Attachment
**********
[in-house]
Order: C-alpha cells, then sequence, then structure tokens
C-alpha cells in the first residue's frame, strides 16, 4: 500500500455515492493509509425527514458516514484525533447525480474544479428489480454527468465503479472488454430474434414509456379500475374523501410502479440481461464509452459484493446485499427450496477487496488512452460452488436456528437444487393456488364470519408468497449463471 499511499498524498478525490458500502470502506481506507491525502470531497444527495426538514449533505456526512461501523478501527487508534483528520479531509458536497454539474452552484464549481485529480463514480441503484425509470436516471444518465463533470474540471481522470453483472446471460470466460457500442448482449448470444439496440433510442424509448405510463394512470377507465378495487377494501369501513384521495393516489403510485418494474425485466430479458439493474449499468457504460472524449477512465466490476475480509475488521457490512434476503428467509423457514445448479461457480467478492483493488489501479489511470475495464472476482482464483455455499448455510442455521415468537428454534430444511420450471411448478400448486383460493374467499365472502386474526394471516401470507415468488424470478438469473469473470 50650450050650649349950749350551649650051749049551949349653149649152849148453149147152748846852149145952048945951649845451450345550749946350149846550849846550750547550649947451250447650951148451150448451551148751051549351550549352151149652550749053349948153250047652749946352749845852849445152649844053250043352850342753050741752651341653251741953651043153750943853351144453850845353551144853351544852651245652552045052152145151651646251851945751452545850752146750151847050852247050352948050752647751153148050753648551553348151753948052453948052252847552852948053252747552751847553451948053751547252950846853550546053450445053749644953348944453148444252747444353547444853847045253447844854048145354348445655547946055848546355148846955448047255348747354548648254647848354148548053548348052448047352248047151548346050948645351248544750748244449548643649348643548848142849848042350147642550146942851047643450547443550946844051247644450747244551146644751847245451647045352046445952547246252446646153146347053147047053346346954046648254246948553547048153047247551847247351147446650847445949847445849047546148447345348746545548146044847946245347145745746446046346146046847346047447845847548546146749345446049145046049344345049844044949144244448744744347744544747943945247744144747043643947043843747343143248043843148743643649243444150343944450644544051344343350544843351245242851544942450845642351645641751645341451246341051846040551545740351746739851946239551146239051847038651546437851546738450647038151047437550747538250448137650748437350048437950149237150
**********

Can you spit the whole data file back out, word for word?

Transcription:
[in-house]
Order: C-alpha cells, then sequence, then structure tokens
C-alpha cells in the first residue's frame, strides 16, 4: 500500500455515492493509509425527514458516514484525533447525480474544479428489480454527468465503479472488454430474434414509456379500475374523501410502479440481461464509452459484493446485499427450496477487496488512452460452488436456528437444487393456488364470519408468497449463471 499511499498524498478525490458500502470502506481506507491525502470531497444527495426538514449533505456526512461501523478501527487508534483528520479531509458536497454539474452552484464549481485529480463514480441503484425509470436516471444518465463533470474540471481522470453483472446471460470466460457500442448482449448470444439496440433510442424509448405510463394512470377507465378495487377494501369501513384521495393516489403510485418494474425485466430479458439493474449499468457504460472524449477512465466490476475480509475488521457490512434476503428467509423457514445448479461457480467478492483493488489501479489511470475495464472476482482464483455455499448455510442455521415468537428454534430444511420450471411448478400448486383460493374467499365472502386474526394471516401470507415468488424470478438469473469473470 50650450050650649349950749350551649650051749049551949349653149649152849148453149147152748846852149145952048945951649845451450345550749946350149846550849846550750547550649947451250447650951148451150448451551148751051549351550549352151149652550749053349948153250047652749946352749845852849445152649844053250043352850342753050741752651341653251741953651043153750943853351144453850845353551144853351544852651245652552045052152145151651646251851945751452545850752146750151847050852247050352948050752647751153148050753648551553348151753948052453948052252847552852948053252747552751847553451948053751547252950846853550546053450445053749644953348944453148444252747444353547444853847045253447844854048145354348445655547946055848546355148846955448047255348747354548648254647848354148548053548348052448047352248047151548346050948645351248544750748244449548643649348643548848142849848042350147642550146942851047643450547443550946844051247644450747244551146644751847245451647045352046445952547246252446646153146347053147047053346346954046648254246948553547048153047247551847247351147446650847445949847445849047546148447345348746545548146044847946245347145745746446046346146046847346047447845847548546146749345446049145046049344345049844044949144244448744744347744544747943945247744144747043643947043843747343143248043843148743643649243444150343944450644544051344343350544843351245242851544942450845642351645641751645341451246341051846040551545740351746739851946239551146239051847038651546437851546738450647038151047437550747538250448137650748437350048437950149237150